File backup instructions for HPRNJ
There are three components to the file backup system. Once configured, component 1 requires no further action, component 2 requires weekly action but with no time requirement, and component 3 requires deliberate but rare action with a minor time investment. Instructions for configuring & complying with the backup system follow.
1) Cloud file backup with BackBlaze
- Accept Backblaze group invite & create account
- Download & install Backblaze client
- Configure backup frequency (continuously) & which drive to backup.
- (Optional but requested: Set computer’s online name to something identifiable.)
2) Local file backup with Windows File History
- Attach large external drive to computer
- Enable & configure File History (Specify the external drive to backup to, set
backup frequency to “every hour”, and set “keep backups” to “until space is needed”)
- Attach external hard drive periodically (at least weekly) & let run overnight
3) Permanent file archive with Rsync.net
- Send any files that have reached a state where they will no longer be modified
to Jonathan (firstname.lastname@example.org) to be uploaded to Rsync.net
- Jonathan will retrieve and archive project photos
Jonathan is group admin for the Backblaze account. He can add & remove users, monitor for errors via the admin console, and assist in shipping (digital or physical) files from Backblaze to a user who needs to restore after a data or system failure.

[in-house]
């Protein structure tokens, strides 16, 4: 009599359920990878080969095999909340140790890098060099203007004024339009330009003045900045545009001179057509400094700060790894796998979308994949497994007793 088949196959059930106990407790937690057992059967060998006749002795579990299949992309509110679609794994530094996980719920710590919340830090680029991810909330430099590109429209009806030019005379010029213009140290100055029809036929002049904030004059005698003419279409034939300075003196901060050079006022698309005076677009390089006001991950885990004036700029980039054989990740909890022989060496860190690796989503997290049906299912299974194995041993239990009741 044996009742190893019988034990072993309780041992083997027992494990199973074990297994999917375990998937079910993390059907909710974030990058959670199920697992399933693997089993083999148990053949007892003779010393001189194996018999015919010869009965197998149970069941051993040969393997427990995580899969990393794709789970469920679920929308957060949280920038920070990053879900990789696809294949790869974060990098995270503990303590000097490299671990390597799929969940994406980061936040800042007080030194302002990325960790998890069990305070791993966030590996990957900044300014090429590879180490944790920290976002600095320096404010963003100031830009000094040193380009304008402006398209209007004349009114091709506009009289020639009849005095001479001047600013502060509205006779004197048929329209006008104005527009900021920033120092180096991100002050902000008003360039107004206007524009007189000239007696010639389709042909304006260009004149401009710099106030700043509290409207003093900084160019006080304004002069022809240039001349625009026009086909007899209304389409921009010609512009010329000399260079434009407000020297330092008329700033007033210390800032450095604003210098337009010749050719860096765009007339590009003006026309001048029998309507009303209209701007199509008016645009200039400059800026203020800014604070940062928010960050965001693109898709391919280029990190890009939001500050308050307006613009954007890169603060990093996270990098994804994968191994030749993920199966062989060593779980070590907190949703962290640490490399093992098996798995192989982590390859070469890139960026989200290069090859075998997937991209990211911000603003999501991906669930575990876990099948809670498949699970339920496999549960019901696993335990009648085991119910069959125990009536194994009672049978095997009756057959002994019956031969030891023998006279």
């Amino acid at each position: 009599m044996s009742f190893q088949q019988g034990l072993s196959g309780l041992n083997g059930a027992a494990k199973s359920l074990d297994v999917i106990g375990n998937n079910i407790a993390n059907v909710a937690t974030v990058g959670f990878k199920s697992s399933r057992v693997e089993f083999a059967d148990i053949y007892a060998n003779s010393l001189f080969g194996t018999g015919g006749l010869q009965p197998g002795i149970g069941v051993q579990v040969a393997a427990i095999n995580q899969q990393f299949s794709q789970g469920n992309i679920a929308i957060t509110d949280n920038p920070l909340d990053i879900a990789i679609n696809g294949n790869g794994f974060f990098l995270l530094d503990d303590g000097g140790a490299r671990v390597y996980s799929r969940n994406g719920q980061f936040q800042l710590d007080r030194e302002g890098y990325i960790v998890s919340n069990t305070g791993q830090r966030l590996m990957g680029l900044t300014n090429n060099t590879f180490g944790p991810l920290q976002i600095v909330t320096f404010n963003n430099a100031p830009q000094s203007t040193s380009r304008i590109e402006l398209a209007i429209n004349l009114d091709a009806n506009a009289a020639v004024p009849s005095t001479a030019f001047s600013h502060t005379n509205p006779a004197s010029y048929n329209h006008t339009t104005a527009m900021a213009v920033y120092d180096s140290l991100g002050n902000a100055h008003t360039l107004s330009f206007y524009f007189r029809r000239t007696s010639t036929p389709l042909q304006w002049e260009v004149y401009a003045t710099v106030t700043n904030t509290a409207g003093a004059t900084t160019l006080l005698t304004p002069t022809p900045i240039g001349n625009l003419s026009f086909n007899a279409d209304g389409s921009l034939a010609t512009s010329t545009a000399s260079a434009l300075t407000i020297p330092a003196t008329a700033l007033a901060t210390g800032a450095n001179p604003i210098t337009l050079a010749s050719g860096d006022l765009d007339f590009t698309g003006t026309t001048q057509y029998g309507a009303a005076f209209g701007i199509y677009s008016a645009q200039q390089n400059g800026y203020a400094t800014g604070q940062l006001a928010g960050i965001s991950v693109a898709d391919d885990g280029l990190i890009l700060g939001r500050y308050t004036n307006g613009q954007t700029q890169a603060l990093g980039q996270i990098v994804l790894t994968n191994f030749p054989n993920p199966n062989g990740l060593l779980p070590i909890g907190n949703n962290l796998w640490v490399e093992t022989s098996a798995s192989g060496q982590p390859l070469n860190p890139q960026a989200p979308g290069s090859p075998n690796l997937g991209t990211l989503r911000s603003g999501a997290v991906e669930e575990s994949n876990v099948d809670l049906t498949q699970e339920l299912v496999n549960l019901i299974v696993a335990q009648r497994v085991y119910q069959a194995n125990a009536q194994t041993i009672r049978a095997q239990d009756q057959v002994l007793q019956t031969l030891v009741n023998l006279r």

By default, Backblaze ignores system & program files so getting specific with folders is not necessary. It will be best to leave your computer on for several days (possibly weeks) for the initial file sync. (The Performance settings will help give an idea of how long it will take.)
External hard drives should not be attached except when syncing. This guards against being corrupted by malware (ex. ransomware) that can affect system and network drives.
Instructions for accessing the Rsync.net file archive (Windows). (Request credentials from Jonathan.)
This tool is best used for taking a peek at the file system or grabbing a few files. A directory tree (full or compact) can be produced as desired to visually observe the archive state & organization.